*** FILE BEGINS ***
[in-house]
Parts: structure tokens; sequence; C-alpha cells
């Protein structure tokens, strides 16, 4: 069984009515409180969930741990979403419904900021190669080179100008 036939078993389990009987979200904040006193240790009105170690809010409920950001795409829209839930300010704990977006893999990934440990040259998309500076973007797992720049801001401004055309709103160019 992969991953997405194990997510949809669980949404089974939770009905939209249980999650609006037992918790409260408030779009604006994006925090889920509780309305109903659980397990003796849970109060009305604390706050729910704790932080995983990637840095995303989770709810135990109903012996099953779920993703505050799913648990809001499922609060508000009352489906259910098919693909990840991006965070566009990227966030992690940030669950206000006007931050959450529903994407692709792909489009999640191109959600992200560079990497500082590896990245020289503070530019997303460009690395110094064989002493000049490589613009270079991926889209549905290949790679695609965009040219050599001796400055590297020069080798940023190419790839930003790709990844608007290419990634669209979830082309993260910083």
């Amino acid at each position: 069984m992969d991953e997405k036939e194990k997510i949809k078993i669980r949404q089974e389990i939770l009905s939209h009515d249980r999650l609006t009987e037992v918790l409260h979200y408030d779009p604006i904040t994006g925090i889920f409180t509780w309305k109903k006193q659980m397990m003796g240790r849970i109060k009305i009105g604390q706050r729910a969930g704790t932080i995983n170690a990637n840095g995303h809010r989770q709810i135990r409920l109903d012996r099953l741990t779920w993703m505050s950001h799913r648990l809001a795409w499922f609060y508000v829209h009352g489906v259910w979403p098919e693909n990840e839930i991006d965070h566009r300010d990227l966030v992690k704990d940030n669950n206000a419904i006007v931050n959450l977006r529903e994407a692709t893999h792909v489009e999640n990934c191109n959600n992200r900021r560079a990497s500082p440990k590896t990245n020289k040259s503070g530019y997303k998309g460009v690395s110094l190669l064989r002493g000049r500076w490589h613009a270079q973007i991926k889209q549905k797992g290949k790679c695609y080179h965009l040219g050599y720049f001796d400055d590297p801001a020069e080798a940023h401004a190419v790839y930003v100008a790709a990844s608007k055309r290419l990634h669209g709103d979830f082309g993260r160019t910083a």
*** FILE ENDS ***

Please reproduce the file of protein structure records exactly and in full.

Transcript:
[in-house]
Parts: structure tokens; sequence; C-alpha cells
């Protein structure tokens, strides 16, 4: 069984009515409180969930741990979403419904900021190669080179100008 036939078993389990009987979200904040006193240790009105170690809010409920950001795409829209839930300010704990977006893999990934440990040259998309500076973007797992720049801001401004055309709103160019 992969991953997405194990997510949809669980949404089974939770009905939209249980999650609006037992918790409260408030779009604006994006925090889920509780309305109903659980397990003796849970109060009305604390706050729910704790932080995983990637840095995303989770709810135990109903012996099953779920993703505050799913648990809001499922609060508000009352489906259910098919693909990840991006965070566009990227966030992690940030669950206000006007931050959450529903994407692709792909489009999640191109959600992200560079990497500082590896990245020289503070530019997303460009690395110094064989002493000049490589613009270079991926889209549905290949790679695609965009040219050599001796400055590297020069080798940023190419790839930003790709990844608007290419990634669209979830082309993260910083």
């Amino acid at each position: 069984m992969d991953e997405k036939e194990k997510i949809k078993i669980r949404q089974e389990i939770l009905s939209h009515d249980r999650l609006t009987e037992v918790l409260h979200y408030d779009p604006i904040t994006g925090i889920f409180t509780w309305k109903k006193q659980m397990m003796g240790r849970i109060k009305i009105g604390q706050r729910a969930g704790t932080i995983n170690a990637n840095g995303h809010r989770q709810i135990r409920l109903d012996r099953l741990t779920w993703m505050s950001h799913r648990l809001a795409w499922f609060y508000v829209h009352g489906v259910w979403p098919e693909n990840e839930i991006d965070h566009r300010d990227l966030v992690k704990d940030n669950n206000a419904i006007v931050n959450l977006r529903e994407a692709t893999h792909v489009e999640n990934c191109n959600n992200r900021r560079a990497s500082p440990k590896t990245n020289k040259s503070g530019y997303k998309g460009v690395s110094l190669l064989r002493g000049r500076w490589h613009a270079q973007i991926k889209q549905k797992g290949k790679c695609y080179h965009l040219g050599y720049f001796d400055d590297p801001a020069e080798a940023h401004a190419v790839y930003v100008a790709a990844s608007k055309r290419l990634h669209g709103d979830f082309g993260r160019t910083a």